Terry Sinnott | Deputy Mayor
1.Good Plan: The Village Specific Plan (VSP) is a well thought out plan that addresses how the Village will be developed over the next 30 years. It describes specific ways that buildings can be improved, parking spaces increased, pedestrian walkways enhanced, and traffic congestion reduced.
2. Real Change is Needed: After 36 years of talking and over 10 major studies, the City has not implemented any zoning changes that would encourage a pedestrian friendly village environment as laid out in the Community Plan we approved in 1976.
3. Competition: Encinitas, Solana Beach, Flower Hill, Del Mar Highlands and Del Mar Heights are all investing and improving their shopping areas to stay vibrant and financially sound. If we don’t encourage improvements in our Village, we will lose financially and will be unable to attract the type of businesses that residents want in the Village.
4. Community Input: The Plan incorporates the basic goals of the 1976 Community Plan: “to minimize the impact of the automobile on the character of Del Mar,” and “preserve the residential character and small town atmosphere.” It provides better traffic flow, improved safety, and reduced pollution. Plus the Plan incorporates community input. Ninety meetings and workshops have been held and over 50 substantial changes were made to the Plan based on public comments. These changes included reducing the amount of square footage allowed and lowering the allowed height of buildings along Camino Del Mar, increasing credits for building residential units downtown, shortening the schedule for a parking structure, reducing the number of roundabouts and ensuring that the Design Review Board, Planning Commission and City Council play an expanded role in reviewing projects.
5. Clear Goals: The VSP has specific measurements to track how the implementation is proceeding. Measurable goals for Village improvement at 10, 20, and 30 year intervals are established. These measures include pedestrian and bicycle safety, vehicular circulation, improved parking, land usage, satisfaction of residents, economic vitality, and sustainable environments. These will keep the city focused on achieving the correct results and adjusting the Plan if negative impacts occur.
6. Safeguards: One of the key changes made to the Plan, based on community input, was the addition of “thresholds” or “safety milestones” to trigger reviews of the Plan making sure it is meeting the community’s goals and there are no unintended consequences. For example, every 10 years, or whenever 50% of a block reaches 26 feet, whichever comes first, the VSP will be reviewed by City Council to make sure the community is still positive about the new development. If not, the height restrictions can be changed.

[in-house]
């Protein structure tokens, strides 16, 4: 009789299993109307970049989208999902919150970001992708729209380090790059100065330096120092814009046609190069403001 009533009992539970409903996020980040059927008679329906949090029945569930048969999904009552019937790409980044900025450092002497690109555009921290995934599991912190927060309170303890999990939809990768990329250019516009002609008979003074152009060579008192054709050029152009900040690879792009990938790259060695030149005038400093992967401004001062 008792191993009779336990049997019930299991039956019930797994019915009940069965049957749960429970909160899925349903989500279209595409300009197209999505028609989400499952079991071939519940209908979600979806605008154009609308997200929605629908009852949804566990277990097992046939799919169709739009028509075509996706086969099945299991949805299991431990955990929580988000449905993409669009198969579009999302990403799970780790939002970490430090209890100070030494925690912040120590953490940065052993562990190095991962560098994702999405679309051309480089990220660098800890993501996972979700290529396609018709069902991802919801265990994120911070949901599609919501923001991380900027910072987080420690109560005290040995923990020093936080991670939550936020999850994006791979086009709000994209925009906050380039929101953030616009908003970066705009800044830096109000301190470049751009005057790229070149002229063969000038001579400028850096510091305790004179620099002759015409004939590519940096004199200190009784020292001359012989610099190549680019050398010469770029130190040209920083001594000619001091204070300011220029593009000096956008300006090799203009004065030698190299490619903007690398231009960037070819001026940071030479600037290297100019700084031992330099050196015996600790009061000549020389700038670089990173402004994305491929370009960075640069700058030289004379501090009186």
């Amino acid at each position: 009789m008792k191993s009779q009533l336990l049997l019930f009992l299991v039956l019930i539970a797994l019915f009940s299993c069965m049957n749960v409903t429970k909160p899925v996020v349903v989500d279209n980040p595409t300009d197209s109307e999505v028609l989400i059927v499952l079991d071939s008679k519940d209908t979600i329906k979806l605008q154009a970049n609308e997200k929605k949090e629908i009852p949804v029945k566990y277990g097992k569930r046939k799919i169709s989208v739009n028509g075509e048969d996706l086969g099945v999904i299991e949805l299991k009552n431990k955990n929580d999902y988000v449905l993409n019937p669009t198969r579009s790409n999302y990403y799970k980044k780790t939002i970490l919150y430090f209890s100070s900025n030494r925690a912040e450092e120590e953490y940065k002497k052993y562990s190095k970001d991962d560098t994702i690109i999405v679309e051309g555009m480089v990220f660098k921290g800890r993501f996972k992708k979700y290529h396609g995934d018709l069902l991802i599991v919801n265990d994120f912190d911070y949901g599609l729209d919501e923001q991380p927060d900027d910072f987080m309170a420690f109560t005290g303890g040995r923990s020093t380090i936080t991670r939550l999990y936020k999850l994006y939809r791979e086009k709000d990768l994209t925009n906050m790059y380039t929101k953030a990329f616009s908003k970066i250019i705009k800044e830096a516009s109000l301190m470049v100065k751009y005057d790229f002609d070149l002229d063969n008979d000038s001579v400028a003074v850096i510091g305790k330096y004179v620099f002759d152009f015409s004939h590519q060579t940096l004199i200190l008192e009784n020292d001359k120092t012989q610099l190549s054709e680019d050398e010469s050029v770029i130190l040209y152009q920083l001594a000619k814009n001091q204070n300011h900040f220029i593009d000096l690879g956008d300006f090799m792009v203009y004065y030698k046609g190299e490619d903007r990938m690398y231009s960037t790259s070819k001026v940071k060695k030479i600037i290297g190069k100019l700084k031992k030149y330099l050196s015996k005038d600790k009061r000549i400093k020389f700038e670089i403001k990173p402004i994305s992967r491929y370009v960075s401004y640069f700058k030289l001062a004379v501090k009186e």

7. Residential Housing: The 1976 Community Plan calls for a mixed use of commercial and residential downtown. We have never been able to provide mixed-use housing in our City. This is the one opportunity we have to encourage developers to include housing in their plans for the future and allow the City to meet its affordable housing goals.
8. Roundabouts: After much study and traveling to other cities and using roundabouts, I am convinced they would be far better than what we have today. They will allow traffic to flow smoothly while reducing noise and accidents. Otherwise, with our current stop signs and stop lights, Camino Del Mar will continue to be jammed and at a standstill.
The only other solution is traffic signals from one end of town to the other. That is not the ‘village atmosphere’ called for in our Community Plan.
9. Future Generations: We anticipate that the Village Specific Plan will take 20 to 30 years to be fully implemented. We owe it to future generations to plan a better future for the Village of Del Mar; to take what we enjoy today, and make sure it is even better tomorrow. If we stop making Del Mar a better place, I believe we will stagnate and decline as a community.
10. Paralysis: My overlying fear is that we may throw the baby out with the bathwater. The VSP is a complex plan balancing pedestrian access, business vitality, parking, traffic and the environment. But at the core, it is a very good roadmap for the future. I hope voters will recognize the basic value of the Plan, even though they might have a concern about one feature.
After all this effort, all of this community involvement and outreach, if the Plan is rejected, it will be much harder for our City to move forward: to improve public areas such as the City Hall, the Shores Property, the southern end of CDM and the impact of traffic, and property owners will not be motivated to invest in their properties. Our paralysis as a City will continue another 20 years. Paralysis is not a good legacy.